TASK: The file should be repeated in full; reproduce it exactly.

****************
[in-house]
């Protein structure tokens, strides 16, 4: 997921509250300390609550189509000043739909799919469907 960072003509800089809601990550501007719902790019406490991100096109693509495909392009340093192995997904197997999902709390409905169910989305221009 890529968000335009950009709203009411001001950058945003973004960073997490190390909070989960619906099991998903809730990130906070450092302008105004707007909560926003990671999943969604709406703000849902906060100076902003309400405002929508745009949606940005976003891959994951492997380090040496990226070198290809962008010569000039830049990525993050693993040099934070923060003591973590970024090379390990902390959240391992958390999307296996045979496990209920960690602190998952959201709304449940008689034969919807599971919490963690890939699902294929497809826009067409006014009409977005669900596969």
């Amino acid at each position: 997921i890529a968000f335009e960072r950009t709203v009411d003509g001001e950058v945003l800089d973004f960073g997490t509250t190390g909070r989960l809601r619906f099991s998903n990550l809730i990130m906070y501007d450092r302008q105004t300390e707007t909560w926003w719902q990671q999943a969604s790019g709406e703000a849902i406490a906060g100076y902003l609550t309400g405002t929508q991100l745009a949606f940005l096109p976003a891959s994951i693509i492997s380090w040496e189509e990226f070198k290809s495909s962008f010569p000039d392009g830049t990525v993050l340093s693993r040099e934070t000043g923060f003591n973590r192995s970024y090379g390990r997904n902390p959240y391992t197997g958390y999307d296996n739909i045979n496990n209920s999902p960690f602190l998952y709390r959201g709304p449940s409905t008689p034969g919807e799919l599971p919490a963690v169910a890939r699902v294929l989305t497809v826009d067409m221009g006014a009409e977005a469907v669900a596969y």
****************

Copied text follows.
[in-house]
């Protein structure tokens, strides 16, 4: 997921509250300390609550189509000043739909799919469907 960072003509800089809601990550501007719902790019406490991100096109693509495909392009340093192995997904197997999902709390409905169910989305221009 890529968000335009950009709203009411001001950058945003973004960073997490190390909070989960619906099991998903809730990130906070450092302008105004707007909560926003990671999943969604709406703000849902906060100076902003309400405002929508745009949606940005976003891959994951492997380090040496990226070198290809962008010569000039830049990525993050693993040099934070923060003591973590970024090379390990902390959240391992958390999307296996045979496990209920960690602190998952959201709304449940008689034969919807599971919490963690890939699902294929497809826009067409006014009409977005669900596969």
């Amino acid at each position: 997921i890529a968000f335009e960072r950009t709203v009411d003509g001001e950058v945003l800089d973004f960073g997490t509250t190390g909070r989960l809601r619906f099991s998903n990550l809730i990130m906070y501007d450092r302008q105004t300390e707007t909560w926003w719902q990671q999943a969604s790019g709406e703000a849902i406490a906060g100076y902003l609550t309400g405002t929508q991100l745009a949606f940005l096109p976003a891959s994951i693509i492997s380090w040496e189509e990226f070198k290809s495909s962008f010569p000039d392009g830049t990525v993050l340093s693993r040099e934070t000043g923060f003591n973590r192995s970024y090379g390990r997904n902390p959240y391992t197997g958390y999307d296996n739909i045979n496990n209920s999902p960690f602190l998952y709390r959201g709304p449940s409905t008689p034969g919807e799919l599971p919490a963690v169910a890939r699902v294929l989305t497809v826009d067409m221009g006014a009409e977005a469907v669900a596969y």